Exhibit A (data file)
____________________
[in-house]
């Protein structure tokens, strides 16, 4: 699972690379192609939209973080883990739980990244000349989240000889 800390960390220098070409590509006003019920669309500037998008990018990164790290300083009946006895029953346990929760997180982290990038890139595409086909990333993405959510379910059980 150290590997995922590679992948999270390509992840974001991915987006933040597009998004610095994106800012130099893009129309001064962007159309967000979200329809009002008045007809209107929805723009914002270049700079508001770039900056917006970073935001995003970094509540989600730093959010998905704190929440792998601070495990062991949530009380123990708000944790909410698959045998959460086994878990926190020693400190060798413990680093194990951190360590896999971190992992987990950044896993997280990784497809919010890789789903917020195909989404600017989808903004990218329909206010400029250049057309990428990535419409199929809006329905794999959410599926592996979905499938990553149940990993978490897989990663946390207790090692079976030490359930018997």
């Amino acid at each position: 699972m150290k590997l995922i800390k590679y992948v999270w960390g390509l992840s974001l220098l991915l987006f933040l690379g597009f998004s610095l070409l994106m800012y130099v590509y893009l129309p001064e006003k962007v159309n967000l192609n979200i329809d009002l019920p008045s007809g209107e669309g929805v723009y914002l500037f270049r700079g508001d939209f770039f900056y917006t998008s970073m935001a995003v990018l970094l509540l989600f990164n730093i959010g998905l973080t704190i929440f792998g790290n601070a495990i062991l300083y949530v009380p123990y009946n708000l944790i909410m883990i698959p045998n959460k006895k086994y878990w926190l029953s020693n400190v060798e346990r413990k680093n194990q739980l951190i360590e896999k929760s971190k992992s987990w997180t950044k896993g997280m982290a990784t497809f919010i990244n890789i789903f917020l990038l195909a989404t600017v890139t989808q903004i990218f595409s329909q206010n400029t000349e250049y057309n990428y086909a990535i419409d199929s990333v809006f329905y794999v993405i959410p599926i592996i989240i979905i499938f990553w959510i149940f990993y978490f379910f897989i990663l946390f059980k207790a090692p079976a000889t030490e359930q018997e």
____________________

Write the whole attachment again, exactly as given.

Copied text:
[in-house]
């Protein structure tokens, strides 16, 4: 699972690379192609939209973080883990739980990244000349989240000889 800390960390220098070409590509006003019920669309500037998008990018990164790290300083009946006895029953346990929760997180982290990038890139595409086909990333993405959510379910059980 150290590997995922590679992948999270390509992840974001991915987006933040597009998004610095994106800012130099893009129309001064962007159309967000979200329809009002008045007809209107929805723009914002270049700079508001770039900056917006970073935001995003970094509540989600730093959010998905704190929440792998601070495990062991949530009380123990708000944790909410698959045998959460086994878990926190020693400190060798413990680093194990951190360590896999971190992992987990950044896993997280990784497809919010890789789903917020195909989404600017989808903004990218329909206010400029250049057309990428990535419409199929809006329905794999959410599926592996979905499938990553149940990993978490897989990663946390207790090692079976030490359930018997």
């Amino acid at each position: 699972m150290k590997l995922i800390k590679y992948v999270w960390g390509l992840s974001l220098l991915l987006f933040l690379g597009f998004s610095l070409l994106m800012y130099v590509y893009l129309p001064e006003k962007v159309n967000l192609n979200i329809d009002l019920p008045s007809g209107e669309g929805v723009y914002l500037f270049r700079g508001d939209f770039f900056y917006t998008s970073m935001a995003v990018l970094l509540l989600f990164n730093i959010g998905l973080t704190i929440f792998g790290n601070a495990i062991l300083y949530v009380p123990y009946n708000l944790i909410m883990i698959p045998n959460k006895k086994y878990w926190l029953s020693n400190v060798e346990r413990k680093n194990q739980l951190i360590e896999k929760s971190k992992s987990w997180t950044k896993g997280m982290a990784t497809f919010i990244n890789i789903f917020l990038l195909a989404t600017v890139t989808q903004i990218f595409s329909q206010n400029t000349e250049y057309n990428y086909a990535i419409d199929s990333v809006f329905y794999v993405i959410p599926i592996i989240i979905i499938f990553w959510i149940f990993y978490f379910f897989i990663l946390f059980k207790a090692p079976a000889t030490e359930q018997e």